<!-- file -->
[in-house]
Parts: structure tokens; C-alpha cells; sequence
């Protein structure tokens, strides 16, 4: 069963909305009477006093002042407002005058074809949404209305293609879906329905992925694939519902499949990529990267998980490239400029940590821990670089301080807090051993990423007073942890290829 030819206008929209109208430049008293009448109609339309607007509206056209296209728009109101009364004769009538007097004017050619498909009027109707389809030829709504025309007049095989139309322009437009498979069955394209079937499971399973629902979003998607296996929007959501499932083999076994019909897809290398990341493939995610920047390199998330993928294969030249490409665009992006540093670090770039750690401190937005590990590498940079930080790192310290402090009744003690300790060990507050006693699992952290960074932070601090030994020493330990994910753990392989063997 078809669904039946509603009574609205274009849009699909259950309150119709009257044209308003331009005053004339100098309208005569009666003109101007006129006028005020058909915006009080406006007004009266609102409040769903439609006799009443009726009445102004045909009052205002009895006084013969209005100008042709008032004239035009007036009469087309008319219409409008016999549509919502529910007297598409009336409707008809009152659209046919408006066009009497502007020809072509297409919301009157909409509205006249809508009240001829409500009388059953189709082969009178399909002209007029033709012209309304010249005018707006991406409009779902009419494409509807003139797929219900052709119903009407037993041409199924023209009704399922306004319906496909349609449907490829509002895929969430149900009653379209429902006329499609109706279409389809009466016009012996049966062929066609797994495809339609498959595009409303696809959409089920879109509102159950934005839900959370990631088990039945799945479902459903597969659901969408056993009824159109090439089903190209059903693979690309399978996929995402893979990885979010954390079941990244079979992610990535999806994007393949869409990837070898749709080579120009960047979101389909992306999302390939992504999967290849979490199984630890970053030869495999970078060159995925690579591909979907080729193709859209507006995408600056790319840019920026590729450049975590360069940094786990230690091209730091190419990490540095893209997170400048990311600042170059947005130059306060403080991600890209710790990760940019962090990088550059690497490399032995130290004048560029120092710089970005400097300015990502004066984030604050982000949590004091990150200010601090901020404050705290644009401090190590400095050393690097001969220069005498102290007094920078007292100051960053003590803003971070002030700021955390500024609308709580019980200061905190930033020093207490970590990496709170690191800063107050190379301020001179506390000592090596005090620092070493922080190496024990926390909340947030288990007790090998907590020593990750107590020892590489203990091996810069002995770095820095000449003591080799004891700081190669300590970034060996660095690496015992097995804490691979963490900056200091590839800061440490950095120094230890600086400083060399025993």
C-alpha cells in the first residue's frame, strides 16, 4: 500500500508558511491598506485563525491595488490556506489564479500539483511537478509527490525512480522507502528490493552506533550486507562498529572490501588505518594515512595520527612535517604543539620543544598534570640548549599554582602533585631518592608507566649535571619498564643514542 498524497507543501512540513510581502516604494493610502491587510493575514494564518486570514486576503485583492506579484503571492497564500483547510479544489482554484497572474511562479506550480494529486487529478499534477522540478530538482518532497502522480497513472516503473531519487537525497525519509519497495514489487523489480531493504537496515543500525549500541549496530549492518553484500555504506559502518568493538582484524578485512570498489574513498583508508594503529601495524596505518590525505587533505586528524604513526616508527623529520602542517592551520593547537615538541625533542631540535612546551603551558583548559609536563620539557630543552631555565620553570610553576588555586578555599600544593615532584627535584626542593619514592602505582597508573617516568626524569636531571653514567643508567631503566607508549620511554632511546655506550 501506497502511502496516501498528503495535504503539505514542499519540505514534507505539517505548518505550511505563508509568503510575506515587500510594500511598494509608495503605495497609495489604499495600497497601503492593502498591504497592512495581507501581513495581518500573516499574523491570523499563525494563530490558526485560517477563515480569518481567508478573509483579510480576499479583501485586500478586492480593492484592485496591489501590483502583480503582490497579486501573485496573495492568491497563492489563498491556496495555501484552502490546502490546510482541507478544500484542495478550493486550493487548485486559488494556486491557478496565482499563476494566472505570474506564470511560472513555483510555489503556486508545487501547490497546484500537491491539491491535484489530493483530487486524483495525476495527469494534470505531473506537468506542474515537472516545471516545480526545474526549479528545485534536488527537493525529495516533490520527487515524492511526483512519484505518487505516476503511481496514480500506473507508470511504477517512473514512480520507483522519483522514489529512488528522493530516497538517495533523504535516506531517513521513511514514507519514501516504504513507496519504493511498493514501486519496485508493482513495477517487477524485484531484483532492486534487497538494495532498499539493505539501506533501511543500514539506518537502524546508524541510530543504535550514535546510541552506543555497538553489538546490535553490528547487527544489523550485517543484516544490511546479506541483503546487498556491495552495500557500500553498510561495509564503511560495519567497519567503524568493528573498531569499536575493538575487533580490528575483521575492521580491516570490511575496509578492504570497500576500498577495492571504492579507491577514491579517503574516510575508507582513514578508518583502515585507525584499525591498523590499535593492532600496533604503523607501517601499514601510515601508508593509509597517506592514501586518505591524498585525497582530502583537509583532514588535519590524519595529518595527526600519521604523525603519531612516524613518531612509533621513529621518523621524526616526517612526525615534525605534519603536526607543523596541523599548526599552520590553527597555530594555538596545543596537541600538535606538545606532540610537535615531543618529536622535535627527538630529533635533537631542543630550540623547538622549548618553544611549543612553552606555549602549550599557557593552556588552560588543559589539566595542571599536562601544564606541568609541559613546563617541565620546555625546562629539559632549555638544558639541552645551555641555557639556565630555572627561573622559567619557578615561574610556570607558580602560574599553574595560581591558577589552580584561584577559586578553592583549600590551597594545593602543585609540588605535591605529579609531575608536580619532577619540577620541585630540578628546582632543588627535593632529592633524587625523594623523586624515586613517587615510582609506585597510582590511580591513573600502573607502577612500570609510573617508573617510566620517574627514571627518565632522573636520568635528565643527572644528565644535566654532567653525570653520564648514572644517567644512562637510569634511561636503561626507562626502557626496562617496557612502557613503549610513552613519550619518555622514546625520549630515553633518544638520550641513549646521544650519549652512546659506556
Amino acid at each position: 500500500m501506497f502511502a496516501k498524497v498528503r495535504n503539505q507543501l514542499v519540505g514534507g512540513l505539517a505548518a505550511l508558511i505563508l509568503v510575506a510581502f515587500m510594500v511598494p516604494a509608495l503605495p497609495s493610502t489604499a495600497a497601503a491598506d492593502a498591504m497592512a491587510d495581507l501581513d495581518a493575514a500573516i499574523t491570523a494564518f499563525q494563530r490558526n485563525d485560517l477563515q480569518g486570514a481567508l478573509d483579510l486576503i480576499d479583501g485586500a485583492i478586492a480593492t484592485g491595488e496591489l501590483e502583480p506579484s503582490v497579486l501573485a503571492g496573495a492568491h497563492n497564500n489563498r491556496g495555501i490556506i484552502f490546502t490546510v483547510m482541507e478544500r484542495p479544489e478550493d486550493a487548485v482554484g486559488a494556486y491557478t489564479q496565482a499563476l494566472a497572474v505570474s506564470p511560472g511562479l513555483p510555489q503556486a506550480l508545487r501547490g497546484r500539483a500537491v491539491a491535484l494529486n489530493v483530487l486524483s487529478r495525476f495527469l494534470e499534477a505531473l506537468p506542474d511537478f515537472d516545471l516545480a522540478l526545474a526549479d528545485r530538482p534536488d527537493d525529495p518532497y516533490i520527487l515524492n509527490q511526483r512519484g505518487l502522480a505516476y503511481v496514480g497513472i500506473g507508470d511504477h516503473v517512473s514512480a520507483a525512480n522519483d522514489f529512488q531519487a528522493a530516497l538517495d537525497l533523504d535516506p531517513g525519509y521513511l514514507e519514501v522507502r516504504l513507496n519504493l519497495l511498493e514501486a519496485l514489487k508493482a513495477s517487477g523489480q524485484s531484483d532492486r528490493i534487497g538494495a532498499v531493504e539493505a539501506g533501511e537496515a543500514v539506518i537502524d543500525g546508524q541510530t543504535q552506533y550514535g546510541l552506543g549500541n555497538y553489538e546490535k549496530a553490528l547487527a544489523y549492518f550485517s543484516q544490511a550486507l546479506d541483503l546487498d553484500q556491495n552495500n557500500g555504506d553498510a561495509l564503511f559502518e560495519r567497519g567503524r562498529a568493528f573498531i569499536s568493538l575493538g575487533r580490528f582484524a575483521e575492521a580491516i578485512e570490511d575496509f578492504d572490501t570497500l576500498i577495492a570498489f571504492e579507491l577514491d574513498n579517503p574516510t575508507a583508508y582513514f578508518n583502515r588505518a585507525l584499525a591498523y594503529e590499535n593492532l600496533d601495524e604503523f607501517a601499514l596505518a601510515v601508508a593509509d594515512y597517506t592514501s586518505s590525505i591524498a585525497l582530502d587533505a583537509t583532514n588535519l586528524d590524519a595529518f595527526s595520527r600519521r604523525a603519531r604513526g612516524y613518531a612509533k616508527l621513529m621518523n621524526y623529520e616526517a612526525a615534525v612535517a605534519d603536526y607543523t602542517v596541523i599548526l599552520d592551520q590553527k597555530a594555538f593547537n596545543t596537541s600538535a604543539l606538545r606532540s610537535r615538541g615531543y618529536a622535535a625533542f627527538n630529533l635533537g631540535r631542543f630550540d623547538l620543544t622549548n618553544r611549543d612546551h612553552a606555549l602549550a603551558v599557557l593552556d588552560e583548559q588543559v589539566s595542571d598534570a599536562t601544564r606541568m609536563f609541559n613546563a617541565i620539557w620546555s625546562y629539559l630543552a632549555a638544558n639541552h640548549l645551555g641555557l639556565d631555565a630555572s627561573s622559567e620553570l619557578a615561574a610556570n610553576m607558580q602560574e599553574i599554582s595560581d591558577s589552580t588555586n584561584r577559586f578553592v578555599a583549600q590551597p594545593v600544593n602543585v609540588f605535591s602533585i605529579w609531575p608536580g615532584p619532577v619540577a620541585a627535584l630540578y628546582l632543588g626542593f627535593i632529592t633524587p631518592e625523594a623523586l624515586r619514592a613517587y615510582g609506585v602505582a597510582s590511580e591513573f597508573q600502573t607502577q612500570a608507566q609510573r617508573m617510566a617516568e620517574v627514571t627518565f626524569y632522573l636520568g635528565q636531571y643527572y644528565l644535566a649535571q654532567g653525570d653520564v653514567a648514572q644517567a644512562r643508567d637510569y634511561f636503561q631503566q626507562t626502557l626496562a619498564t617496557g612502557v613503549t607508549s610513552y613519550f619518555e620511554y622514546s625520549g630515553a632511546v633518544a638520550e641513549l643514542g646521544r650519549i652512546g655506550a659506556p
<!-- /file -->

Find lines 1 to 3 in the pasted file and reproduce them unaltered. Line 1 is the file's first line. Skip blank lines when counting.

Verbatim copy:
[in-house]
Parts: structure tokens; C-alpha cells; sequence
């Protein structure tokens, strides 16, 4: 069963909305009477006093002042407002005058074809949404209305293609879906329905992925694939519902499949990529990267998980490239400029940590821990670089301080807090051993990423007073942890290829 030819206008929209109208430049008293009448109609339309607007509206056209296209728009109101009364004769009538007097004017050619498909009027109707389809030829709504025309007049095989139309322009437009498979069955394209079937499971399973629902979003998607296996929007959501499932083999076994019909897809290398990341493939995610920047390199998330993928294969030249490409665009992006540093670090770039750690401190937005590990590498940079930080790192310290402090009744003690300790060990507050006693699992952290960074932070601090030994020493330990994910753990392989063997 078809669904039946509603009574609205274009849009699909259950309150119709009257044209308003331009005053004339100098309208005569009666003109101007006129006028005020058909915006009080406006007004009266609102409040769903439609006799009443009726009445102004045909009052205002009895006084013969209005100008042709008032004239035009007036009469087309008319219409409008016999549509919502529910007297598409009336409707008809009152659209046919408006066009009497502007020809072509297409919301009157909409509205006249809508009240001829409500009388059953189709082969009178399909002209007029033709012209309304010249005018707006991406409009779902009419494409509807003139797929219900052709119903009407037993041409199924023209009704399922306004319906496909349609449907490829509002895929969430149900009653379209429902006329499609109706279409389809009466016009012996049966062929066609797994495809339609498959595009409303696809959409089920879109509102159950934005839900959370990631088990039945799945479902459903597969659901969408056993009824159109090439089903190209059903693979690309399978996929995402893979990885979010954390079941990244079979992610990535999806994007393949869409990837070898749709080579120009960047979101389909992306999302390939992504999967290849979490199984630890970053030869495999970078060159995925690579591909979907080729193709859209507006995408600056790319840019920026590729450049975590360069940094786990230690091209730091190419990490540095893209997170400048990311600042170059947005130059306060403080991600890209710790990760940019962090990088550059690497490399032995130290004048560029120092710089970005400097300015990502004066984030604050982000949590004091990150200010601090901020404050705290644009401090190590400095050393690097001969220069005498102290007094920078007292100051960053003590803003971070002030700021955390500024609308709580019980200061905190930033020093207490970590990496709170690191800063107050190379301020001179506390000592090596005090620092070493922080190496024990926390909340947030288990007790090998907590020593990750107590020892590489203990091996810069002995770095820095000449003591080799004891700081190669300590970034060996660095690496015992097995804490691979963490900056200091590839800061440490950095120094230890600086400083060399025993």